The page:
A jury has found that a will that was handwritten by Aretha Franklin and found stuffed in her couch after her 2018 death is valid in her home state of Michigan.
via Mail Online:
Two handwritten wills, one written in 2010 and another in 2014, became the center of a years-long battle over Franklin’s $6million estate turning her sons against one another.
The decision comes as a win for Franklin’s sons Kecalf and Edward who argued that the papers found in the couch dated 2014 should override a 2010 will.
The 2010 will was discovered at the same time in a locked cabinet – her other son, Ted White II, aka Teddy Richards, believes it to be the rightful will.
The main difference between the two documents is who Franklin designated as her executors – White and Franklin’s niece in the 2010 document and Kecalf and Edward in the 2014 one.
The jury is slated to hear closing arguments at the brief trial later Tuesday.
Franklin did not leave behind a formal, typewritten will when she died five years ago at age 76.
But both documents, with scribbles and hard-to-decipher passages, suddenly emerged in 2019 – when a niece scoured the home for records.
Franklin’s estate managers have been paying bills, settling millions in tax debts and generating income through music royalties and other intellectual property. The will dispute, however, has been unfinished business.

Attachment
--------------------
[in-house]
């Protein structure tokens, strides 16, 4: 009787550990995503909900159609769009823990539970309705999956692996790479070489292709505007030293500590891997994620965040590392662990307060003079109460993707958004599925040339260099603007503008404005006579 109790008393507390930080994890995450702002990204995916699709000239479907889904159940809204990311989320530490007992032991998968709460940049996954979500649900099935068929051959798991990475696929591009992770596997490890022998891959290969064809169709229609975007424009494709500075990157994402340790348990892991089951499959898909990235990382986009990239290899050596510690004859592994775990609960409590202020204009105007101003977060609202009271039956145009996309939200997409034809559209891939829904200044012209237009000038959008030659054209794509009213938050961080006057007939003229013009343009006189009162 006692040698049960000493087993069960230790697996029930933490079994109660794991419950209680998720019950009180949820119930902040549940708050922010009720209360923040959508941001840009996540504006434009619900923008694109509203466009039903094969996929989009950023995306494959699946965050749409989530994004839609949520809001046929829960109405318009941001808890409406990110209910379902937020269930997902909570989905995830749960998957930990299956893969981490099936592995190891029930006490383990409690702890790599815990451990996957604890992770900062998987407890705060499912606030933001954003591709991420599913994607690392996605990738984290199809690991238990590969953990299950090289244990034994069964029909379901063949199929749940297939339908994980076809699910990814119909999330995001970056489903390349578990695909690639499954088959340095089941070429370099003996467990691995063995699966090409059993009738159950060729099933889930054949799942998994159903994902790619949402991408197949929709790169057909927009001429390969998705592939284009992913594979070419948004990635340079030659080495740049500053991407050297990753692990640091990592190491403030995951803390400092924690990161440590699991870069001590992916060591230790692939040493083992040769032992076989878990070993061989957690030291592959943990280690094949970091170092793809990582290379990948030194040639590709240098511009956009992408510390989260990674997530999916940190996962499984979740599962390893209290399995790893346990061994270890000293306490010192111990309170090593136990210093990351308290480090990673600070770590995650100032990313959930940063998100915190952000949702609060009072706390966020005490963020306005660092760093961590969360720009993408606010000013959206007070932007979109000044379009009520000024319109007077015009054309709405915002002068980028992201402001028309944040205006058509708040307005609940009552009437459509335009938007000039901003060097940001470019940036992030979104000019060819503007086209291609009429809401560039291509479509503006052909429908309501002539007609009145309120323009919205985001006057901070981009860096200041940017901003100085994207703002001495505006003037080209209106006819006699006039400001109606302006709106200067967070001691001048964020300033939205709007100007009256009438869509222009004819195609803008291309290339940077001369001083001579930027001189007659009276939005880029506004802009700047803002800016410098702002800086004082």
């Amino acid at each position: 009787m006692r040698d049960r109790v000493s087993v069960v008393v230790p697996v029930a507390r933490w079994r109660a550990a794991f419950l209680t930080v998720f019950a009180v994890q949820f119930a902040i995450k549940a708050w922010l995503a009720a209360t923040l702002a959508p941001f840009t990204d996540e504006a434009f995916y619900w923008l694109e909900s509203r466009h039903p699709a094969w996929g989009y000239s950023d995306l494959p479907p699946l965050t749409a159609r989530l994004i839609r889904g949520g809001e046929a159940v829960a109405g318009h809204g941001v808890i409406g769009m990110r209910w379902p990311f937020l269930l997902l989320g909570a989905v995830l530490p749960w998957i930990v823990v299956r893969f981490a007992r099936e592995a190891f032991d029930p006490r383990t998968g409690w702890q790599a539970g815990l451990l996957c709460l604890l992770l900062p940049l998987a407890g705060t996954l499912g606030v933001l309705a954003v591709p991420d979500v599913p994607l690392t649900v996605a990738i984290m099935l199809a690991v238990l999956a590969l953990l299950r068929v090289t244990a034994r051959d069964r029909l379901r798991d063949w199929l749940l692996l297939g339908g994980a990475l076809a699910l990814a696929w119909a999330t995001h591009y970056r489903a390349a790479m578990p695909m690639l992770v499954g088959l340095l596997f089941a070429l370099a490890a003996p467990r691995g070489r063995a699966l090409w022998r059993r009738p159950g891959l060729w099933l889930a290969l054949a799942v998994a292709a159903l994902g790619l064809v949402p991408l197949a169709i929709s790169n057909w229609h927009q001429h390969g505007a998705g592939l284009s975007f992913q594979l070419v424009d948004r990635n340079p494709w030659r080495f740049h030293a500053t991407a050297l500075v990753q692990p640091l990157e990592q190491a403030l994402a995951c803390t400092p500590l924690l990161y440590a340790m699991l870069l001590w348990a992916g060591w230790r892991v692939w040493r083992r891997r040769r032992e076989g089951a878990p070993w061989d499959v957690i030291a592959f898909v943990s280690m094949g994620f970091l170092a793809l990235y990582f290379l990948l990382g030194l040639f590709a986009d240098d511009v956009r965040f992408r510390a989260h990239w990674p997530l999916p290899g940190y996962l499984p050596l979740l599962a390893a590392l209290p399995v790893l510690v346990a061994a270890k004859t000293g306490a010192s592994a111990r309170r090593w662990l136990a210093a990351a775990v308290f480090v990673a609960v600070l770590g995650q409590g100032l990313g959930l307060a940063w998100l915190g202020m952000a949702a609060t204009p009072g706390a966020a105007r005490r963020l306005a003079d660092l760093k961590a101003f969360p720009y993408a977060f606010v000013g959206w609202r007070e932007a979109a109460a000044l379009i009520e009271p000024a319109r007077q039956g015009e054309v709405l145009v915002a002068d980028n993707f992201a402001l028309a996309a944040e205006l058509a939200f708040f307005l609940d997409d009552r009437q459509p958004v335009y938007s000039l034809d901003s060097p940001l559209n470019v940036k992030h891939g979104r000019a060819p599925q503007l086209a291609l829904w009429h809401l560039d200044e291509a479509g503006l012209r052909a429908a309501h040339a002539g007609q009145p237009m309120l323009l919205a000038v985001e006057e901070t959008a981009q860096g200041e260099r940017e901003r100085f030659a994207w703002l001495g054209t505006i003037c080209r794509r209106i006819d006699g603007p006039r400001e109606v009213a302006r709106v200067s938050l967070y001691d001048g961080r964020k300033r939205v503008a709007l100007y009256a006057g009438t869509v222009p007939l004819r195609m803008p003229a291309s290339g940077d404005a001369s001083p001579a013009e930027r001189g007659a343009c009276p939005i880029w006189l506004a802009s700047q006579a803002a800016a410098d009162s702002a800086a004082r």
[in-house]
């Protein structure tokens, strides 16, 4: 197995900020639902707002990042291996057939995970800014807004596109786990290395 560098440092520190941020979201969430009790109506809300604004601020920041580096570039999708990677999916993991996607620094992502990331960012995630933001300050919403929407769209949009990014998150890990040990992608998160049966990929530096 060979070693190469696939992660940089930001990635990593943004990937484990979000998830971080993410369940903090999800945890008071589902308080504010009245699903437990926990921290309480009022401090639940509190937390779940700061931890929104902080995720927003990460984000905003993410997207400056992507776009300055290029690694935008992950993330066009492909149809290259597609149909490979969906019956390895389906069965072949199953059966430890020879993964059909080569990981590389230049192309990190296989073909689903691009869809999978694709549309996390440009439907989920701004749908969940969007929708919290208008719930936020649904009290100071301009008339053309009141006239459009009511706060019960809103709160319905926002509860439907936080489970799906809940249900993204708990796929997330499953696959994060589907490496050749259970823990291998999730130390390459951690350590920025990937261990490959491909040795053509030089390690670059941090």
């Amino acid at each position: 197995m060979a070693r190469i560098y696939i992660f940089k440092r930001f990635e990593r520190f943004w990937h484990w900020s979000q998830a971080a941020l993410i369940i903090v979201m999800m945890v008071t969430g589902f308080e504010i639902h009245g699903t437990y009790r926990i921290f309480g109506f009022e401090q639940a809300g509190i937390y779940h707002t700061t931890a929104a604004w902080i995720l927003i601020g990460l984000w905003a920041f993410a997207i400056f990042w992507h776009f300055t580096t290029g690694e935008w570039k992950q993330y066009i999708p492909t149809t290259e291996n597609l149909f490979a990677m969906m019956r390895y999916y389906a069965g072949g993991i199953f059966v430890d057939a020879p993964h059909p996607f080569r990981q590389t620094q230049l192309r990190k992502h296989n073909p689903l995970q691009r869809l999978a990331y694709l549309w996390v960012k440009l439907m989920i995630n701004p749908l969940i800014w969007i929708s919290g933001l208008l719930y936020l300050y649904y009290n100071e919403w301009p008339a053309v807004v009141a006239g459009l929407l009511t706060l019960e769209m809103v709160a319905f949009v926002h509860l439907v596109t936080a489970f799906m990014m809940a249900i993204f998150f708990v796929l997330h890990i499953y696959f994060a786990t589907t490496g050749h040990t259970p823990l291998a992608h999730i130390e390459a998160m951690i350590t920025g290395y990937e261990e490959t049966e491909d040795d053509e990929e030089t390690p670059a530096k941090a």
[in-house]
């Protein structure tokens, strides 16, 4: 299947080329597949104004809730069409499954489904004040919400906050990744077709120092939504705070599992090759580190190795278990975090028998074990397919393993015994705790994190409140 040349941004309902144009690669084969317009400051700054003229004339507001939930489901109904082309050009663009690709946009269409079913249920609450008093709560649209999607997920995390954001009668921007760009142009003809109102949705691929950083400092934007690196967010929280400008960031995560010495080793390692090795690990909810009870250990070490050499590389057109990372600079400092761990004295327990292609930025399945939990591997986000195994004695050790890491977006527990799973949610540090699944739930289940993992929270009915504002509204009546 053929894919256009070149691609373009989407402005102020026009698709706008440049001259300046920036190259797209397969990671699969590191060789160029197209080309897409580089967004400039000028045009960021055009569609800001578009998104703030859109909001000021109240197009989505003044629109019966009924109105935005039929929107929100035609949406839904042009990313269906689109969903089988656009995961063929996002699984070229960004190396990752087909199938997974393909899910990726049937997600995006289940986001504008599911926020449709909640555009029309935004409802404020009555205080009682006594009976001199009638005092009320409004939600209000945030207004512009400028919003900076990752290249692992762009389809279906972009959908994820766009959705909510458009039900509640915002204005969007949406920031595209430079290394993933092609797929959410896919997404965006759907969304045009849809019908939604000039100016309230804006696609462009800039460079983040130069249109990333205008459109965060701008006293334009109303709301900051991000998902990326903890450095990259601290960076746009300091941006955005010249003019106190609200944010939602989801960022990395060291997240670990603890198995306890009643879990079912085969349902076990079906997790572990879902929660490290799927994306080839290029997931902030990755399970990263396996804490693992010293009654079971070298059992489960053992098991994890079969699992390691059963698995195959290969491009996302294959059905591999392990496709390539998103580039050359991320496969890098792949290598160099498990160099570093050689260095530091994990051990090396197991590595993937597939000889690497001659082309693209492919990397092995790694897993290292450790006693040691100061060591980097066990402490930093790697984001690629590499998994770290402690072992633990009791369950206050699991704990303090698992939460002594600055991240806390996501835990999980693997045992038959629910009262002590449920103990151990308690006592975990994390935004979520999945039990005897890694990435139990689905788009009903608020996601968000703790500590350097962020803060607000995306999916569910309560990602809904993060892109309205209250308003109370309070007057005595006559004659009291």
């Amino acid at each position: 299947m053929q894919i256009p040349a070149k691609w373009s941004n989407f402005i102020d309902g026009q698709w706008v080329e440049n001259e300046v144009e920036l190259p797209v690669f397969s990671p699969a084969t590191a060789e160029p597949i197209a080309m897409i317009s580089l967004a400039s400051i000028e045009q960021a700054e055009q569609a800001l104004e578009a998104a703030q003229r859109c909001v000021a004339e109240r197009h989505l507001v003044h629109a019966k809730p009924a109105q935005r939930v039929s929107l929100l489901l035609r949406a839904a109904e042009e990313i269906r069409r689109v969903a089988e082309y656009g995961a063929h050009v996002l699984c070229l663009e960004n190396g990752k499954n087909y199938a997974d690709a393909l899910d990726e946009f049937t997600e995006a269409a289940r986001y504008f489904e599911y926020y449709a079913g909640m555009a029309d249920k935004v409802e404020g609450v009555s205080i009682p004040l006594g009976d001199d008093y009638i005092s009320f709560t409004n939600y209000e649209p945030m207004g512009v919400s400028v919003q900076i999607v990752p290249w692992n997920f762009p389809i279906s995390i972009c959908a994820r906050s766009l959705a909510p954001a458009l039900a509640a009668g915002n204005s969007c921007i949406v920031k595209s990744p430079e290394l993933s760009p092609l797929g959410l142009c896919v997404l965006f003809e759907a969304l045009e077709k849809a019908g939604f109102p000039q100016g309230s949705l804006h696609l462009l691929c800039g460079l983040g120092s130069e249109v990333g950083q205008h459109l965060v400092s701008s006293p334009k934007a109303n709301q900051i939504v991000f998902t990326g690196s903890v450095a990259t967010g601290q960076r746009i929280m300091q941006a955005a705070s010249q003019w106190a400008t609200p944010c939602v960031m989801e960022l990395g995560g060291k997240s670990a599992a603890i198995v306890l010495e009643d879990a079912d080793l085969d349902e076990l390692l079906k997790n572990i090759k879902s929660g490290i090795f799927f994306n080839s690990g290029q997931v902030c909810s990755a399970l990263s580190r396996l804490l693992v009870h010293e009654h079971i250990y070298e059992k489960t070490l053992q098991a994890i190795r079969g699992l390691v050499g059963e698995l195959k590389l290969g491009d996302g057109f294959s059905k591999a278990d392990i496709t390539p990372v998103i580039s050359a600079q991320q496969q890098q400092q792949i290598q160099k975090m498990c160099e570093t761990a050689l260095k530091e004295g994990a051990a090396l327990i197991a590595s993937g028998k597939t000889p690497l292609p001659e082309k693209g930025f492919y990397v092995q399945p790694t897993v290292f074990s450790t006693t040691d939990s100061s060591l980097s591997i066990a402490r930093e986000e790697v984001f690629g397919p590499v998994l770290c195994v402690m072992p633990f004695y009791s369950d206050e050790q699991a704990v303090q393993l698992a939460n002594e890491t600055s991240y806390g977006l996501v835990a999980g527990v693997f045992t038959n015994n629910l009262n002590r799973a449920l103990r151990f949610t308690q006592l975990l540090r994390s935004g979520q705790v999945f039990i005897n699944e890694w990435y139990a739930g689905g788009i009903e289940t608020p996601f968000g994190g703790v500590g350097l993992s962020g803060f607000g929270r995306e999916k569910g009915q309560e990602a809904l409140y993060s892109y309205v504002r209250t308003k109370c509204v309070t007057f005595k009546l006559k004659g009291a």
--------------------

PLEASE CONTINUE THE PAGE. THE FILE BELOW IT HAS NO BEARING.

There are differences between the 2010 and 2014 versions although they both appear to indicate that Franklin’s four sons would share income from music and copyrights.
Under the 2014 will, Kecalf and grandchildren would get his mother’s main home in Bloomfield Hills – valued at $1.1 million when she died but which is worth much more today
The 2010 will, however, said Kecalf and Edward ‘must take business classes and get a certificate or a degree’ to benefit from the estate – a provision that was not in the 2014 version.
Ted, who played guitar with Franklin, testified against the 2014 will, and said his mother would typically get important documents done ‘conventionally and legally’ with the assistance of an attorney.
Franklin was a global star for decades, known especially for hits like ‘Think,’ ‘I Say a Little Prayer’ and ‘Respect.’
The unusual trial – to determine which of the two handwritten wills is hoped to be a guide on how Franklin’s estate will be handled – started on July 3.